• Children Are Word Sponges. 
Children seem to pick up words so prodigiously and effortlessly that, too often, word learning has been assumed to occur naturally. But there is ample evidence to suggest that word learning is complex and incremental. Think about children’s struggles to understand color words. It is not until about age four that most children accurately apply individual color terms. Typically, words such as red or yellow can appear early in children’s vocabulary; but the application of these words may be haphazard and interchangeable. Word learning requires many exposures over an extended period of time. With each additional exposure, the word may become incrementally closer to being fully learned. 

FACTS
  • Children  need repeated exposure to gain vocabulary.
Children seem to pick up words so prodigiously and effortlessly that, too often, word learning has been assumed to occur naturally. But there is ample evidence to suggest that word learning is complex and incremental. Think about children’s struggles to understand color words. It is not until about age four that most children accurately apply individual color terms. Typically, words such as red or yellow can appear early in children’s vocabulary; but the application of these words may be haphazard and interchangeable. Word learning requires many exposures over an extended period of time. With each additional exposure, the word may become incrementally closer to being fully learned.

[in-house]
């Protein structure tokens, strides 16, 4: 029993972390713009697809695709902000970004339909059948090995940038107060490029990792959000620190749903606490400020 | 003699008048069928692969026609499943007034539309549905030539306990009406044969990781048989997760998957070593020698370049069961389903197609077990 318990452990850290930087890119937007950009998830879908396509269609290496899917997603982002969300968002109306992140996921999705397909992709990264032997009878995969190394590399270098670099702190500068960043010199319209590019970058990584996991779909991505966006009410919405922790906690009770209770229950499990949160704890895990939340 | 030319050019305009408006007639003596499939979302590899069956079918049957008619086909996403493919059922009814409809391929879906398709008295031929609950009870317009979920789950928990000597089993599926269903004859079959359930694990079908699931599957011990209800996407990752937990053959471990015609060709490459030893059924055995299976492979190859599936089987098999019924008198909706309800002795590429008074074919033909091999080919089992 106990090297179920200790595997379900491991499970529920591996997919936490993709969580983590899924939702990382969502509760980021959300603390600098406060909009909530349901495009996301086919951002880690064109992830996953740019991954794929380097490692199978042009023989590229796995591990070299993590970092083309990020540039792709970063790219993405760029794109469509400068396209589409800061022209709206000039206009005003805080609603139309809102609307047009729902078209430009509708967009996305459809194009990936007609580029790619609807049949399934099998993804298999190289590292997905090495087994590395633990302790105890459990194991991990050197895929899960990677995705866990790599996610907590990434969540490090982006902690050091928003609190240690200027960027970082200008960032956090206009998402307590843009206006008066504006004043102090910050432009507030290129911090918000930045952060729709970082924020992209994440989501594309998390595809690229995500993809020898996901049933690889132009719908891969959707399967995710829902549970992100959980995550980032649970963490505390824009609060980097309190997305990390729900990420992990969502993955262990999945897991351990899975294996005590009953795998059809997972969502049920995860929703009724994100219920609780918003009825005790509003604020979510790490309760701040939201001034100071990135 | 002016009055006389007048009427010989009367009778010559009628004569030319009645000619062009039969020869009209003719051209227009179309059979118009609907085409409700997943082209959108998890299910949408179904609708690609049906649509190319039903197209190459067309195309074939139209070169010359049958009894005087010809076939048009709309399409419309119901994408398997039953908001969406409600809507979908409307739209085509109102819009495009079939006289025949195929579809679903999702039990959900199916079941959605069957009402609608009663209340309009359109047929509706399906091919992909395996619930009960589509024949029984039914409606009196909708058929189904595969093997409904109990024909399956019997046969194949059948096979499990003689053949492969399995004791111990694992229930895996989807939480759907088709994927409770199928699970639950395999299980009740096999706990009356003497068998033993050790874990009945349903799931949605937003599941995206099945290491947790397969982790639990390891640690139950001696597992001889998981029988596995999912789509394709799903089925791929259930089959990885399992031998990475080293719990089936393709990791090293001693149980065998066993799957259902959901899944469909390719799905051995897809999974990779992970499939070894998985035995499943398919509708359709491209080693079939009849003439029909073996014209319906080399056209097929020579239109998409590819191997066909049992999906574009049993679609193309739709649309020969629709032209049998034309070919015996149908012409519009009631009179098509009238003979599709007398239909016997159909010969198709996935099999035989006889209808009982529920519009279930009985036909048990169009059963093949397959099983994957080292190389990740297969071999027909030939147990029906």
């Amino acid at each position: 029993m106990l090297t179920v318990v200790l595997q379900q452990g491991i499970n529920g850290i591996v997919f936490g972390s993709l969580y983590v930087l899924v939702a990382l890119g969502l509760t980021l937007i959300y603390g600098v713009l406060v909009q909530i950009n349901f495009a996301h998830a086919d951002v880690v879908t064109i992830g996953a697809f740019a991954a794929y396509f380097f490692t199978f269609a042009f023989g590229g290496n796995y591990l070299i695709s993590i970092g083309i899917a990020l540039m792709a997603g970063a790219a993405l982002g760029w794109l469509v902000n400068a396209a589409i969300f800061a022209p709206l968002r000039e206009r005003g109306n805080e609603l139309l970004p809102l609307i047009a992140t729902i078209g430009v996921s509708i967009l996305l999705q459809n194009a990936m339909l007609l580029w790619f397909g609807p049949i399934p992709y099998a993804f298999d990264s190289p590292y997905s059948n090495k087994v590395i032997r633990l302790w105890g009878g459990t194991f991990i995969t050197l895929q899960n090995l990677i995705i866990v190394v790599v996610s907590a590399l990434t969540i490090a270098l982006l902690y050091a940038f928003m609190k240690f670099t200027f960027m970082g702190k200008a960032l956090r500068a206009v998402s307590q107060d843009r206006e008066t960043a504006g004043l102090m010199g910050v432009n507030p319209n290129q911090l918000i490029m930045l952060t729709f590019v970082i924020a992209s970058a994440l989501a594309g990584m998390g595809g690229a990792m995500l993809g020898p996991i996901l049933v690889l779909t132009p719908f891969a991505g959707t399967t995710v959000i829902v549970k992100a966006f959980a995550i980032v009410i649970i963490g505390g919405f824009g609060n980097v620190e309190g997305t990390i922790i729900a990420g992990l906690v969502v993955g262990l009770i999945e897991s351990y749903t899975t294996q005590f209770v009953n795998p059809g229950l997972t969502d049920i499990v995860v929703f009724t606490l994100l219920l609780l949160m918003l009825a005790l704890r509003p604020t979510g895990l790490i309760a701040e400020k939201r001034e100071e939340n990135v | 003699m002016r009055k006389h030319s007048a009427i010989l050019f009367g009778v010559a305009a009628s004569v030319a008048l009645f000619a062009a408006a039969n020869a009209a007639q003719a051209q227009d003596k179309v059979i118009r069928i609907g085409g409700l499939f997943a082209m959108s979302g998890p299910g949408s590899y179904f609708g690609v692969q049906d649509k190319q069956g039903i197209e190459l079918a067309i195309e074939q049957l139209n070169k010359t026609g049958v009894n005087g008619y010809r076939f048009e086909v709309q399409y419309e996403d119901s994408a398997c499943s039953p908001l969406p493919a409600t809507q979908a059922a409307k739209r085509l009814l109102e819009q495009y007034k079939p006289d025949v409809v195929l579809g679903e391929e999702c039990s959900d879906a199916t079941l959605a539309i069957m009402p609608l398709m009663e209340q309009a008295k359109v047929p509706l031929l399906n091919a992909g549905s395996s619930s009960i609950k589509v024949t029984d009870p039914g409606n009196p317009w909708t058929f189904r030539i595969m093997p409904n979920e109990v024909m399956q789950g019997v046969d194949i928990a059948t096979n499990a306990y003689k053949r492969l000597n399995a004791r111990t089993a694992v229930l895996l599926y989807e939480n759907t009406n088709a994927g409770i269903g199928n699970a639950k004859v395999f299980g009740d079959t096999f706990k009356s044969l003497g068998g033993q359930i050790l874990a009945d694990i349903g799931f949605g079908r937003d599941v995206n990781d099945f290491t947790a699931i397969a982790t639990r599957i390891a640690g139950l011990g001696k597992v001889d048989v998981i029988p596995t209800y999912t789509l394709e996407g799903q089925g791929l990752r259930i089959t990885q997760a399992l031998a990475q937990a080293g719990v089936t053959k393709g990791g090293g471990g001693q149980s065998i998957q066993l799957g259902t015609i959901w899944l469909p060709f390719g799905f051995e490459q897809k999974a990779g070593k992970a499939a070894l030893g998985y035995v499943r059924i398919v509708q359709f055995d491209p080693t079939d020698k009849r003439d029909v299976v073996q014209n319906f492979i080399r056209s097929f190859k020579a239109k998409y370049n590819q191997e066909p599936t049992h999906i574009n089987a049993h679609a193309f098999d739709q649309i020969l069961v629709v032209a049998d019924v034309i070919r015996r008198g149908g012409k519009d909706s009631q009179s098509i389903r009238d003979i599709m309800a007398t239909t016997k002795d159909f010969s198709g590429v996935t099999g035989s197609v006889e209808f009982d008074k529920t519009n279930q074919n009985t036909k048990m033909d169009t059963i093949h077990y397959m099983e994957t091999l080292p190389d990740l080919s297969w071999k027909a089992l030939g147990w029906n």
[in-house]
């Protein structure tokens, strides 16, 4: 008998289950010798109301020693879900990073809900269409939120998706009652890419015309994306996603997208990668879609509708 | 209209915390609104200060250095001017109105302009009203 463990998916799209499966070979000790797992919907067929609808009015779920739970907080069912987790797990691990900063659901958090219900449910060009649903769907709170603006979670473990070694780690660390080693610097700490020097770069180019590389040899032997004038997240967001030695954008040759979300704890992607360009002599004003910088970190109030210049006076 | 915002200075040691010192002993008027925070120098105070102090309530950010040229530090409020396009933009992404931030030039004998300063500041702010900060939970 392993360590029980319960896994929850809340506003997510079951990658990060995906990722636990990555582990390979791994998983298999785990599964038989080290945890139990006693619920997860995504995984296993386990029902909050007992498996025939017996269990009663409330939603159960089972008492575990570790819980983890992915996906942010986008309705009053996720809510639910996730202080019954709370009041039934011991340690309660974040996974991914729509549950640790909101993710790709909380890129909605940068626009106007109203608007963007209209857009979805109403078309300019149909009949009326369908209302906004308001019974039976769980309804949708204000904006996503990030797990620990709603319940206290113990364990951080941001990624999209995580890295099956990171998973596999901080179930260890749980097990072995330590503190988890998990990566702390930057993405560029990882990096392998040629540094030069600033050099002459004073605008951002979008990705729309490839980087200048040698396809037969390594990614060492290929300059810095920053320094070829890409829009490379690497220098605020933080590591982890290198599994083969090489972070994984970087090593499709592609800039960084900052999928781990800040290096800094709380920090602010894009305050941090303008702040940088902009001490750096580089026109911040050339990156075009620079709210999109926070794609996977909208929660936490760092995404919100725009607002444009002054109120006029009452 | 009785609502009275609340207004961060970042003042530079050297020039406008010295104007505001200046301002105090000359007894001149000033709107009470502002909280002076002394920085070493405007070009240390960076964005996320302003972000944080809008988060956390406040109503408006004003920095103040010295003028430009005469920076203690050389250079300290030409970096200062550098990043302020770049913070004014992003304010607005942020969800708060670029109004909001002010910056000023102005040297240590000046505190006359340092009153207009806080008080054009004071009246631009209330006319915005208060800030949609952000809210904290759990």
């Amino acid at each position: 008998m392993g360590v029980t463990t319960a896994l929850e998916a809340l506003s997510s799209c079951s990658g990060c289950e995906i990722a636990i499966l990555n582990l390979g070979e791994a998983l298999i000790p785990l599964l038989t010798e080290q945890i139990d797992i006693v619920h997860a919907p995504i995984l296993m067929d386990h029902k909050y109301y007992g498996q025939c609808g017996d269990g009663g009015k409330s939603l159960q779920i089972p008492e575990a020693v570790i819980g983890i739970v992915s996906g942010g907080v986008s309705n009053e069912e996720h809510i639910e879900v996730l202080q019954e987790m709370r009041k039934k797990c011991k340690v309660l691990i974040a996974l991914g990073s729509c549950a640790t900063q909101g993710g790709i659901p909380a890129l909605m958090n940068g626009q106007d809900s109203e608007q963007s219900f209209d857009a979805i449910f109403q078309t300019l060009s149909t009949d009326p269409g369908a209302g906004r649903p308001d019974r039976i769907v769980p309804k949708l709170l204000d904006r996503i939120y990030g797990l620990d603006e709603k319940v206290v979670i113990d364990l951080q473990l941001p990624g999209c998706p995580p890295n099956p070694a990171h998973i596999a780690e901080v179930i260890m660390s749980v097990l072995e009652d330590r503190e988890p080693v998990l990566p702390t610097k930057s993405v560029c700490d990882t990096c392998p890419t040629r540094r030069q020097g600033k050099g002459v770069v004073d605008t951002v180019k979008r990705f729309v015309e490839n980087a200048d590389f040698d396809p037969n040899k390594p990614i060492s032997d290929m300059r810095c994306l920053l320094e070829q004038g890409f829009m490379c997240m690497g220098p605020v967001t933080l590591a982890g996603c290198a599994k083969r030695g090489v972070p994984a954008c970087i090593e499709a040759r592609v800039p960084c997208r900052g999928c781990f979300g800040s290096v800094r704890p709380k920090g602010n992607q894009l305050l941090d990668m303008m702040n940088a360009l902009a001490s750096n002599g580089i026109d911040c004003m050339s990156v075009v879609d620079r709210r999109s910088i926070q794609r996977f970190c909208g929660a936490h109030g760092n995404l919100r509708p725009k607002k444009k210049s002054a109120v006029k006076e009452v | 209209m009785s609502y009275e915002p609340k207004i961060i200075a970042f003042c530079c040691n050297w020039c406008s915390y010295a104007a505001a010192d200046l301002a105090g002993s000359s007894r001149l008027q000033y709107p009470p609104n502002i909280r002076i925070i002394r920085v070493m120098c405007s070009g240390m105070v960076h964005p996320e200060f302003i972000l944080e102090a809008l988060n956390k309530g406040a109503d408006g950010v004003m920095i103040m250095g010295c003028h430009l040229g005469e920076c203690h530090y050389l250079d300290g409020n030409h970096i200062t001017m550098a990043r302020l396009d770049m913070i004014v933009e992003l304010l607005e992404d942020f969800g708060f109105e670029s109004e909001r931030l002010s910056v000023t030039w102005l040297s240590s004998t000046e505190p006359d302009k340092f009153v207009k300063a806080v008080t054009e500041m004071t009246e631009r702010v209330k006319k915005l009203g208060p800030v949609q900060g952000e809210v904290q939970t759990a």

• Teachers have to be intentional about choosing words to teach in 
    order for children to build their vocabulary. 
Teachers must carefully select the words they plan to teach. It’s best to focus on
high-utility but sophisticated words such as "fortunate" instead of "lucky." Also, 
teachers must consider content-related words very early on; such words will 
serve as anchors for developing knowledge in key subject areas. For instance, 
science vocabulary words such as compare, contrast, observe, and predict; these 
are fundamental inquiry words used across subject areas. Introducing students to 
these words helps them to build knowledge that is essential for learning 
systematically from texts.